found, the radiating lines must be more pronounced to be marked. This approach limits the
number of false-positive marks for each case because normal overlapping tissue (e.g., Coopers
ligaments) can mimic the radiating lines of architectural distortion, deceiving both a radiologist and a CAD algorithm. Each of the other
commercial systems approved by the United
States Food and Drug Administration, including
SecondLook and the more recently approved
MammoReader (iCAD, Nashua, NH), must
make similar trade-offs between sensitivity and
false-positive marks.
In our study, the more sensitive of the two
systems (ImageChecker) also had a significantly lower number of false-positive marks
per image. Systems that generate many falsepositive marks may result in a true-positive
mark being ignored by a radiologist overwhelmed by distracting prompts. Therefore,
the false-positive rate of a CAD system must
be considered along with its sensitivity.
The purpose of our investigation was to test
the sensitivity of increasingly available CAD
systems to determine whether such systems
are as successful in detecting worrisome foci
of architectural distortion as they are in detecting more common breast masses and calcifications. Although one of the CAD systems was
significantly more sensitive than the other for
detecting architectural distortion, a study by
Nelson et al. [36] found that the three commercially available mammography CAD systemsthe R2 ImageChecker, the CADx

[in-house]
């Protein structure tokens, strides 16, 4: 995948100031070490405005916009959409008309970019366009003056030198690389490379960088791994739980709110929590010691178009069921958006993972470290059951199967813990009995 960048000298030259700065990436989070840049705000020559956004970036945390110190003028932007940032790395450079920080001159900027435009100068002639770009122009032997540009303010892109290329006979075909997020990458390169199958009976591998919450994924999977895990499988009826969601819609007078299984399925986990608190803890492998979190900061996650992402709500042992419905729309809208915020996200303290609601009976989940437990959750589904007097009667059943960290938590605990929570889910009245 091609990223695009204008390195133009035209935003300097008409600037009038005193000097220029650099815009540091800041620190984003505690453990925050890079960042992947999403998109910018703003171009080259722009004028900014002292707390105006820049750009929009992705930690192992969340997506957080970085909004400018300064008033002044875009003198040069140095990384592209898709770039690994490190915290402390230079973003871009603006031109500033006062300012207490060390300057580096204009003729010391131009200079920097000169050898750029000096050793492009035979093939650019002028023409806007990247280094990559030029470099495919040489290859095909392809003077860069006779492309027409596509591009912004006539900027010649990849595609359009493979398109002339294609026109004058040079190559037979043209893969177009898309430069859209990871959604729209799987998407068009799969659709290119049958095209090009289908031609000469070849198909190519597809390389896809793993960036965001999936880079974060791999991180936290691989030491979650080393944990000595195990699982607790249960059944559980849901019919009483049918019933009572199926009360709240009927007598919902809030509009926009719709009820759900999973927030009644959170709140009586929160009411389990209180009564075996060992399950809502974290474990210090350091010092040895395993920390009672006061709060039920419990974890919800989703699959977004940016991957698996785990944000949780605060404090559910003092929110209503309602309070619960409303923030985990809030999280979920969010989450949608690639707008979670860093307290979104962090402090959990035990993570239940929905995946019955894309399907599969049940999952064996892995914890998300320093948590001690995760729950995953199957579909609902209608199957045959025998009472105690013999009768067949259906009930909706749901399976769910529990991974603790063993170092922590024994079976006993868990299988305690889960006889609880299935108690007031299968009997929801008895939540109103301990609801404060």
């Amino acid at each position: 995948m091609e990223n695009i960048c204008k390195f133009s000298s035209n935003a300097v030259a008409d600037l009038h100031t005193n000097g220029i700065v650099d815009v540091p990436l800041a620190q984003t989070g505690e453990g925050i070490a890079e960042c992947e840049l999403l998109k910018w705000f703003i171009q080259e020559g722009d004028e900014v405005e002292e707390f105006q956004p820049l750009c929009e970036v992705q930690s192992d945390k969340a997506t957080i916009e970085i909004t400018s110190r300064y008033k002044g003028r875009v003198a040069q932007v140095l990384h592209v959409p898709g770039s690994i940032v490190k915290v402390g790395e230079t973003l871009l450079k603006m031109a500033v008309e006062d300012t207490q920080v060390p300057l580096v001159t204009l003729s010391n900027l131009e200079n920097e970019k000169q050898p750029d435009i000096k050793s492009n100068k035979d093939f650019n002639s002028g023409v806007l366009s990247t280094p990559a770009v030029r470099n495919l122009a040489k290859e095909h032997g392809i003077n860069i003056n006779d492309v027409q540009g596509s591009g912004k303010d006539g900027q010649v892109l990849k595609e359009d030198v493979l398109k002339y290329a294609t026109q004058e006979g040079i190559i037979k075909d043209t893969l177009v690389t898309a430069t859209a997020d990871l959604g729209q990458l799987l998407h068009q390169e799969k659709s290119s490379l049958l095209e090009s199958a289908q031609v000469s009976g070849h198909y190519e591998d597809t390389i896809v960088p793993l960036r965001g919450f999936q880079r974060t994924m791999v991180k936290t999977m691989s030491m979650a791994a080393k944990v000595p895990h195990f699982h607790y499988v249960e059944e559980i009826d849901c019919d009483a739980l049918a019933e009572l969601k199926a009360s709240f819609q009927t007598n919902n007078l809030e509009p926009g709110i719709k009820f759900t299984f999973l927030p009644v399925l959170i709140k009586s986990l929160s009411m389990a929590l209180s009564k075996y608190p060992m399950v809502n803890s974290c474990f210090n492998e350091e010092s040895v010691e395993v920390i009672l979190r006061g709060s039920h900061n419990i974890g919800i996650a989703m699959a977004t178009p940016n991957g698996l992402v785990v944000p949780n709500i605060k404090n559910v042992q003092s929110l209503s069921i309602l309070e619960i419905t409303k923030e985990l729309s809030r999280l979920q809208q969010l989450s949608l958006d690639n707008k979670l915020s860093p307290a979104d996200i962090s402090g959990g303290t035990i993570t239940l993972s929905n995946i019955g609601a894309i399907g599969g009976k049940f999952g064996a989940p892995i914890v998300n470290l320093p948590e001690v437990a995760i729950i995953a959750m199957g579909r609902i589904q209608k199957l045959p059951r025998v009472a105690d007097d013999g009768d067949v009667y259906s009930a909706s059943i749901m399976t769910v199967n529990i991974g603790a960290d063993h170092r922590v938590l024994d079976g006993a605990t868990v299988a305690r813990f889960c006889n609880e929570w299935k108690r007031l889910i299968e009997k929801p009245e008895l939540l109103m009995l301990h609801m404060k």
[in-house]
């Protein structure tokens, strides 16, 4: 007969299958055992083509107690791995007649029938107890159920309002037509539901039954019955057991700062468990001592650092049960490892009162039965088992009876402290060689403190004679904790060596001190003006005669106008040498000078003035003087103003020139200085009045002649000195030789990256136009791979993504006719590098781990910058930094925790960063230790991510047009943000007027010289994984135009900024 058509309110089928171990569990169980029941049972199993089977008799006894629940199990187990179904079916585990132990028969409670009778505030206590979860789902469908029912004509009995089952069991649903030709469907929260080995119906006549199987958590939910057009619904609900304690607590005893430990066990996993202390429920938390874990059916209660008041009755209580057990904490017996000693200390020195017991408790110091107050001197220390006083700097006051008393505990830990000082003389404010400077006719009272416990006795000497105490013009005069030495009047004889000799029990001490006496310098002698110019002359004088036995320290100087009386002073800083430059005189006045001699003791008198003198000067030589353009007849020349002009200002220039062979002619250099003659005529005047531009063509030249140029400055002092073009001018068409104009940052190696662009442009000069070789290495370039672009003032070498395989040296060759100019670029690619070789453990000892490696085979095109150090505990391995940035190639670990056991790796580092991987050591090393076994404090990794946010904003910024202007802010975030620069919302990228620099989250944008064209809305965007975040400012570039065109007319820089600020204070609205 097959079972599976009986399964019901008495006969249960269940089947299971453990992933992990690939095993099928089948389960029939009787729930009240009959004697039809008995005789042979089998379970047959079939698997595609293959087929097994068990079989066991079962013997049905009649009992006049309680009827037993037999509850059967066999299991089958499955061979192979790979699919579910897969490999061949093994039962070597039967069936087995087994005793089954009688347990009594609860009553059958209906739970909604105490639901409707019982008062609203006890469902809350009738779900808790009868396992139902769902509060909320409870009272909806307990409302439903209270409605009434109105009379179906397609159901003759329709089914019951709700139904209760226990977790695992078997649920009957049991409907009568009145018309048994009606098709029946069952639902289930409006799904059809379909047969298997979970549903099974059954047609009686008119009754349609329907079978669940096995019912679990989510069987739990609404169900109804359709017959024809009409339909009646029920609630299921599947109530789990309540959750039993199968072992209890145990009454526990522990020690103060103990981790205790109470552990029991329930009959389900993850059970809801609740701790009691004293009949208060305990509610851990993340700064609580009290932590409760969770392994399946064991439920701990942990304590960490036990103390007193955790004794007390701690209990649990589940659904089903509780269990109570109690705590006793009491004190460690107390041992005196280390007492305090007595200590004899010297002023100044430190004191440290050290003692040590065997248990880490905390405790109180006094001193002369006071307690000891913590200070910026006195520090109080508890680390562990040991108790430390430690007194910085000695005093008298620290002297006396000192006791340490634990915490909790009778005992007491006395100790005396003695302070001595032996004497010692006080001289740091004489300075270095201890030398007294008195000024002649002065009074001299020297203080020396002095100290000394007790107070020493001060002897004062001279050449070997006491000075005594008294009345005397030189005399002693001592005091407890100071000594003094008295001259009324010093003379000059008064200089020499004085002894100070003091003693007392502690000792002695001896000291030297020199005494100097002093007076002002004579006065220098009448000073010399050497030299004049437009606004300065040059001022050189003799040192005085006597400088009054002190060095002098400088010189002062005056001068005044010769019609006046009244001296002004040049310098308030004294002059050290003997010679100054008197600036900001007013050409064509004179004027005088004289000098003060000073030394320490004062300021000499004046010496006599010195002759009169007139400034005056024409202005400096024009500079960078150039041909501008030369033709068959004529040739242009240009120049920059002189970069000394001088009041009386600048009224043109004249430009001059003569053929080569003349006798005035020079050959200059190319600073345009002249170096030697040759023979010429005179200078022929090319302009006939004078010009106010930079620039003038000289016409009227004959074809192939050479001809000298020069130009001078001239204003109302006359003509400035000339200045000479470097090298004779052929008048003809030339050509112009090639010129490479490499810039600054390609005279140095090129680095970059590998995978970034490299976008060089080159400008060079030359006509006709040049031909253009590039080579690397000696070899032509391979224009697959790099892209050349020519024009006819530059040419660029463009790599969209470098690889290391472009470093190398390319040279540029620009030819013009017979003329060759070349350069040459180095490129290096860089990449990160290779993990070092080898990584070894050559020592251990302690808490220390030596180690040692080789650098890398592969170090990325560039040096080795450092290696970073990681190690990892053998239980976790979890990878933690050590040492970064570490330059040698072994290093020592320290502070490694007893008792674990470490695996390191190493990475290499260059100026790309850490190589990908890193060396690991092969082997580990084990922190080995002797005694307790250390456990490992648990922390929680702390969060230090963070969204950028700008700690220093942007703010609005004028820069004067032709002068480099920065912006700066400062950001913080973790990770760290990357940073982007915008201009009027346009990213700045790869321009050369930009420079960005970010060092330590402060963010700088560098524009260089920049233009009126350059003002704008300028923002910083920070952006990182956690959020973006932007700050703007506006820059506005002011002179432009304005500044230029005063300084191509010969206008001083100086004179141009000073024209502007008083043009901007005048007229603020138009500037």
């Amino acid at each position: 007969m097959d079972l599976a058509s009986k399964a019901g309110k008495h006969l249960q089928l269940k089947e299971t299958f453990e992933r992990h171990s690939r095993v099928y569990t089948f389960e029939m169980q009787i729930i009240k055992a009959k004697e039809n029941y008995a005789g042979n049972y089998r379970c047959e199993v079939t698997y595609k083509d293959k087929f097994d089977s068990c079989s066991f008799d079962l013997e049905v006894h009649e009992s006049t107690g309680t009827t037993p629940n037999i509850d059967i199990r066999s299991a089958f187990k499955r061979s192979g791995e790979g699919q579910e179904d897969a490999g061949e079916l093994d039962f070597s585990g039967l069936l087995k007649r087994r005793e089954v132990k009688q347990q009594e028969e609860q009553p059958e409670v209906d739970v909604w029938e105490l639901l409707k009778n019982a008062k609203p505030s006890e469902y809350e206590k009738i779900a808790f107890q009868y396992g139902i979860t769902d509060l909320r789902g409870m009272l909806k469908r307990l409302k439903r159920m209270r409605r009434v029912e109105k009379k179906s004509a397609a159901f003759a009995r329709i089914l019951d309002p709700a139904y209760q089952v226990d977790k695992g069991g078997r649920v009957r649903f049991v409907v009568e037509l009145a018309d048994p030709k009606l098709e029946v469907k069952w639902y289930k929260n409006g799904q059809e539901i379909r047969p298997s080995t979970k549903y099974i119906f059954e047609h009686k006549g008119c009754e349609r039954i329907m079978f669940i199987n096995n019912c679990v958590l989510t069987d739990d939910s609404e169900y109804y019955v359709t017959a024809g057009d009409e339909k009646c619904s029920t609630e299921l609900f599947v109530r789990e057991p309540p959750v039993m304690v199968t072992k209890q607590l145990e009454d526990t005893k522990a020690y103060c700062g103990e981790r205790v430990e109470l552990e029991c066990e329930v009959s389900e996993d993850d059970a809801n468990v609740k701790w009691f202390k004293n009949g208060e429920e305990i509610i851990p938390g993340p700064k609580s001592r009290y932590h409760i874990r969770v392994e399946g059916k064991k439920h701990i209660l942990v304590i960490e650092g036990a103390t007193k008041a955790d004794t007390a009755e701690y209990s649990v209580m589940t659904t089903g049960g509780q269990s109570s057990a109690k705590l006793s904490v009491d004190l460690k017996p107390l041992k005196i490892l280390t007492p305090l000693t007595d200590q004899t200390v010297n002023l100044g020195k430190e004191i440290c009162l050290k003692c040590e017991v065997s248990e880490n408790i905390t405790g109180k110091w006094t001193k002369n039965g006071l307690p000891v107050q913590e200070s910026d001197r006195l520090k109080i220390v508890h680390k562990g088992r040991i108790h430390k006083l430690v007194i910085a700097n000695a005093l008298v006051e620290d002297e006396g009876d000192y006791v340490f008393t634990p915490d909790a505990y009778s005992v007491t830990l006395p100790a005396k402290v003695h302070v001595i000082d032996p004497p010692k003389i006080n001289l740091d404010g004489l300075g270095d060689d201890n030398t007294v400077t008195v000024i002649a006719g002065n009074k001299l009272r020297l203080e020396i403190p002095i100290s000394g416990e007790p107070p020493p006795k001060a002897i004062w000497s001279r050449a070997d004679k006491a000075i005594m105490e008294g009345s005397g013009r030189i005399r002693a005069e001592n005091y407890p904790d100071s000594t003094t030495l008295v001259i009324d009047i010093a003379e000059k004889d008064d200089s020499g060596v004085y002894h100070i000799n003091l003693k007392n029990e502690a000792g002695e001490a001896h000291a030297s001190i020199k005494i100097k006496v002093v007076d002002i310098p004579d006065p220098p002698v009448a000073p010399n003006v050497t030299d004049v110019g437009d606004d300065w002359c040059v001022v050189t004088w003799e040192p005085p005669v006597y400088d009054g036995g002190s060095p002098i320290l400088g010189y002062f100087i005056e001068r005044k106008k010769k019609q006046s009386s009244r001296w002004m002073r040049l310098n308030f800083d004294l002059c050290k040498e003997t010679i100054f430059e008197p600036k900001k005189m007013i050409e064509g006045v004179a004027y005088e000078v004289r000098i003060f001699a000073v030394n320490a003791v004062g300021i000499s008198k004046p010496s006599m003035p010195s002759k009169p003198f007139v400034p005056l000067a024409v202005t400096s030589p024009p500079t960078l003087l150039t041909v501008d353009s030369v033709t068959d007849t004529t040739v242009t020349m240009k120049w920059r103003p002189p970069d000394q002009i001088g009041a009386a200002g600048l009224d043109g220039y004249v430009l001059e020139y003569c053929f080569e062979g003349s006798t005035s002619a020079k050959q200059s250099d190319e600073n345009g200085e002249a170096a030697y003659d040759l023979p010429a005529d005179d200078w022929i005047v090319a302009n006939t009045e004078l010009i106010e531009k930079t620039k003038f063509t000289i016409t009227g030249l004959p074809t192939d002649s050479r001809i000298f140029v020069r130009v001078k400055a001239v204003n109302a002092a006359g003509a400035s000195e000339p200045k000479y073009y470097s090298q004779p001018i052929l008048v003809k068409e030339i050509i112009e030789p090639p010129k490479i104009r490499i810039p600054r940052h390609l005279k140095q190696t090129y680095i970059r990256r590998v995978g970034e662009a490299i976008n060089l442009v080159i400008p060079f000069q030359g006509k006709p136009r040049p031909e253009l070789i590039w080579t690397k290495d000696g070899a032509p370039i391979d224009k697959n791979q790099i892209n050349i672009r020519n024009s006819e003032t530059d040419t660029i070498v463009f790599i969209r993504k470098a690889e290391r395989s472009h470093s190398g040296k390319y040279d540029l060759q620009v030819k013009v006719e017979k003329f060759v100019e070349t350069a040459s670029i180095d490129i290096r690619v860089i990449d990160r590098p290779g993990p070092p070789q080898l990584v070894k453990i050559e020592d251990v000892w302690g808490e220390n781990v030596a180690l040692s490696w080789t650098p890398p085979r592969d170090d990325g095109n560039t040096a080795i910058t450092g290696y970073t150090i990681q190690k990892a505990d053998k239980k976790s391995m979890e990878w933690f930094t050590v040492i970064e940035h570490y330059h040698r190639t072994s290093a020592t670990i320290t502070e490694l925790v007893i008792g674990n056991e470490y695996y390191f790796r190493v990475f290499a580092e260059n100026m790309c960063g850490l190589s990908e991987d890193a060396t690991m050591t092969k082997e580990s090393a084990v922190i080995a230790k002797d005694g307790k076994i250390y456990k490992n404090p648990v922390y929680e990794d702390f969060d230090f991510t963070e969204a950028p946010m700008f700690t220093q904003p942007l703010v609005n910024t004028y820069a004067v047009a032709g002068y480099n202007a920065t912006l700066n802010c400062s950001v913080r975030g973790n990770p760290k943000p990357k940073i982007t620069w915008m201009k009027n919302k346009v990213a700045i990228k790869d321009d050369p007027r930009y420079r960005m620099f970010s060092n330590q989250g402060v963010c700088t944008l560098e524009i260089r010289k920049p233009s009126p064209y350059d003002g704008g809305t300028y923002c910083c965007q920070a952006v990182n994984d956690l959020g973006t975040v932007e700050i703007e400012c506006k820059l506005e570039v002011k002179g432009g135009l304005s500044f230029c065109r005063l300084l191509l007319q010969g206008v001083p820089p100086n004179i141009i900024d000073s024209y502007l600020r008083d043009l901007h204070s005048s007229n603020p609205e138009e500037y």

SecondLook, and the iCAD MammoReader
all performed with nearly identical sensitivity
in a study of 128 malignant masses and clusters of calcifications. We found that both systems had substantially lower rates for
identifying architectural distortion than the
previously reported rates of those systems for
detecting more common masses and calcifications. Clearly, both systems need to be improved, given that one half to two thirds of the
cases of architectural distortion were not identified by the two most widely available commercial CAD systems.
Because of the similarity between architectural distortion and overlapping fibroglandular
tissue, improvement in detection may prove
difficult without a concomitantand perhaps
unacceptableincrease in the number of
false-positive marks per image. Nevertheless,
now that CAD systems can successfully iden-

tify almost all malignant calcifications and

most malignant masses, the capability of the
systems to detect the more subtle signs of malignancy, such as architectural distortion,
should be addressed. In fact, despite the introduction of computer systems to assist radiologists in the challenging task of identifying
breast cancers, little has changed since Sickles landmark study of 300 consecutive cases
of nonpalpable breast cancer [7] in which he
concluded that [t]o take advantage of mammography, [radiologists] must search diligently not only for characteristic tumor masses
and clustered calcifications, but especially for
more subtle signs of malignancy (e.g., architectural distortion). Our results have shown
that further work is necessary to develop CAD
systems that are more capable of assisting radiologists in that diligent search.